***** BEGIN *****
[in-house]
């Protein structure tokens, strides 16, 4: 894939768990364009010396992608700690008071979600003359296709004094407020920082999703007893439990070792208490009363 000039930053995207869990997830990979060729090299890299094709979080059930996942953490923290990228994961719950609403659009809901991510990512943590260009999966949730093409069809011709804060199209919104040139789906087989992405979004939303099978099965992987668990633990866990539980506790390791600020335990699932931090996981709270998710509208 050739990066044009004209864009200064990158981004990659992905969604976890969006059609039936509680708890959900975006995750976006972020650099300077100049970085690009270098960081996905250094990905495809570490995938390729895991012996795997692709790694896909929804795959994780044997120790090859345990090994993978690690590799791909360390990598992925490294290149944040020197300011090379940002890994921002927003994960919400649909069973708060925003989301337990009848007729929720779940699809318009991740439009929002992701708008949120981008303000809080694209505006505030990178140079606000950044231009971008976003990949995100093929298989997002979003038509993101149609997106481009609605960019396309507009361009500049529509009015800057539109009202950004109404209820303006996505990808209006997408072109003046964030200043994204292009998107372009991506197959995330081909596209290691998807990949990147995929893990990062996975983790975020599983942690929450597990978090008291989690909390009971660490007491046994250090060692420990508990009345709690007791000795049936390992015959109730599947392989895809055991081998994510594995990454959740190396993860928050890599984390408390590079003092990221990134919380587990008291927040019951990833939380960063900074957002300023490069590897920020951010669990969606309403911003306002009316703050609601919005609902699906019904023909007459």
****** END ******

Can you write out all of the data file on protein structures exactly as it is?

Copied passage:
[in-house]
């Protein structure tokens, strides 16, 4: 894939768990364009010396992608700690008071979600003359296709004094407020920082999703007893439990070792208490009363 000039930053995207869990997830990979060729090299890299094709979080059930996942953490923290990228994961719950609403659009809901991510990512943590260009999966949730093409069809011709804060199209919104040139789906087989992405979004939303099978099965992987668990633990866990539980506790390791600020335990699932931090996981709270998710509208 050739990066044009004209864009200064990158981004990659992905969604976890969006059609039936509680708890959900975006995750976006972020650099300077100049970085690009270098960081996905250094990905495809570490995938390729895991012996795997692709790694896909929804795959994780044997120790090859345990090994993978690690590799791909360390990598992925490294290149944040020197300011090379940002890994921002927003994960919400649909069973708060925003989301337990009848007729929720779940699809318009991740439009929002992701708008949120981008303000809080694209505006505030990178140079606000950044231009971008976003990949995100093929298989997002979003038509993101149609997106481009609605960019396309507009361009500049529509009015800057539109009202950004109404209820303006996505990808209006997408072109003046964030200043994204292009998107372009991506197959995330081909596209290691998807990949990147995929893990990062996975983790975020599983942690929450597990978090008291989690909390009971660490007491046994250090060692420990508990009345709690007791000795049936390992015959109730599947392989895809055991081998994510594995990454959740190396993860928050890599984390408390590079003092990221990134919380587990008291927040019951990833939380960063900074957002300023490069590897920020951010669990969606309403911003306002009316703050609601919005609902699906019904023909007459």